by Father Mark Goldasich
Honestly, I’m afraid to laugh in front of my family anymore. As soon as I do, they smile and say to one another, “See? Doesn’t he sound just like him?”
The “him” being referred to is Muttley, a Hanna-Barbera cartoon dog, the sidekick of Dick Dastardly. If you’re curious as to what I — I mean — Muttley, sounds like, just Google “Muttley laugh.”
There are worse things to be known for than a distinctive laugh. In fact, in this season that we’re now entering, it’s entirely appropriate. The church calls us to celebrate the new life of the Resurrection throughout the Easter season — all 50 days — from April 16 until June 4.
Unfortunately, we Catholics seem much better at penitential practices than celebratory ones.
Most folks are very familiar with the Lenten disciplines of prayer, fasting and almsgiving and walk through that season with a detailed plan in mind.
But what happens once Easter hits? Usually, we all go back to our “normal” routine. Oh, we’ll probably celebrate after Easter Sunday Mass by indulging in what we gave up for Lent and enjoy a special meal with family. By sundown, though, we’re pretty much done with the season.
Actually, that’s a shame. Why are we so reluctant to rejoice? Does doing penance seem a holy practice, but celebration appear frivolous? When we picture Jesus, do we ever imagine him smiling and laughing or is he always serious?
The Easter season is a time of transformation. We should turn our fasting into feasting, our being “pray-ers” into being “play-ers,” and our almsgiving into thanksgiving. Just as we spent time planning what we would do to make Lent a holy time, so should we map out how to make the Easter season a time of sustained joyfulness and new life.
Particularly as adults, we’ve lost the ability to have fun. We’re overly serious. Seeing the very real problems in the world, we might feel that not taking them seriously makes us uncaring. In truth, having fun gives us not only a necessary respite, but brings perspective as well.
One of my favorite companions over the years is a book by Bob Basso, published in 1994, by The Globe Pequot Press. Called “555 Ways to Put More Fun in Your Life,” my copy has Post-It notes sticking out from multiple pages as reminders of things I should try.
While some of its suggestions are definitely not family-friendly, there’s plenty of ideas for keeping Easter fresh all 50 days.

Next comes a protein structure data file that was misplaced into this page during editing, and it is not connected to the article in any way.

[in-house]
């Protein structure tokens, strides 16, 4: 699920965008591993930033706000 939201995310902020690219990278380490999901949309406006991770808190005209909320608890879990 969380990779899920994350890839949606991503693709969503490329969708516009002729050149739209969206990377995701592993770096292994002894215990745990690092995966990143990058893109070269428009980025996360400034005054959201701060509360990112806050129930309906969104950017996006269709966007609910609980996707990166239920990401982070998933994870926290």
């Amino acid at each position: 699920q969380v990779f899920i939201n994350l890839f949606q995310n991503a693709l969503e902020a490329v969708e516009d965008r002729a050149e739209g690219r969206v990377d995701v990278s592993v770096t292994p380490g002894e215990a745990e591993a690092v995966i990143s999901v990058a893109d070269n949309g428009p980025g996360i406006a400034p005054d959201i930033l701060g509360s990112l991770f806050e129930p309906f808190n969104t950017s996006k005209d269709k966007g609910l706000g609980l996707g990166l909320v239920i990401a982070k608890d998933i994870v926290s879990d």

Here are some quick suggestions:
#276: Track down a childhood friend. Have lunch together.
#25: Pat yourself on the back when someone else should, but doesn’t.
#458: Bring a flower to your favorite supermarket clerk.
#405: Eat dessert first.
#293: Never pass a toy store without stopping in.
#205: Ask for a round of applause.
#147: Look for paradise on earth. Send away for brochures, watch travelogues, ask world travelers. Find a way to get there.
#210: Listen to a classical recording. Conduct the orchestra. Get into it. Go bananas.
#254: Leave a thank-you balloon for the garbage collectors.
Traditionally, the Monday after Easter is a time for telling jokes, in honor of the greatest joke in the world. On Good Friday with the death of Jesus, the devil thought that he’d won. But God had the last laugh on Easter Sunday when he raised Jesus from the dead. There’s no way for Christians to contain their joy!
To get your joke-telling started, try this one on for size, found in “The Second Book of Catholic Jokes,” by Deacon Tom Sheridan:
There were once two evil brothers. They were rich and used their money to hide their dastardly ways from the public. They even attended the same parish and looked to be perfect Catholics. Their pastor, however, was not fooled.
One of the brothers died. The other brother called on the pastor the day before the funeral and handed him a huge check, enough to pay off the new addition to the church that was being built.
“I have only one condition,” said the man. “At his funeral, you must say that my brother was a saint.”
The pastor thought for a moment, then agreed.
At the funeral, the pastor was unrestrained: “This was an evil man. He cheated on his wife and abused his family.” At the end of citing a long litany of the man’s faults, the priest concluded, “But, compared to his brother, he was a saint.”
Cue that Muttley laugh!
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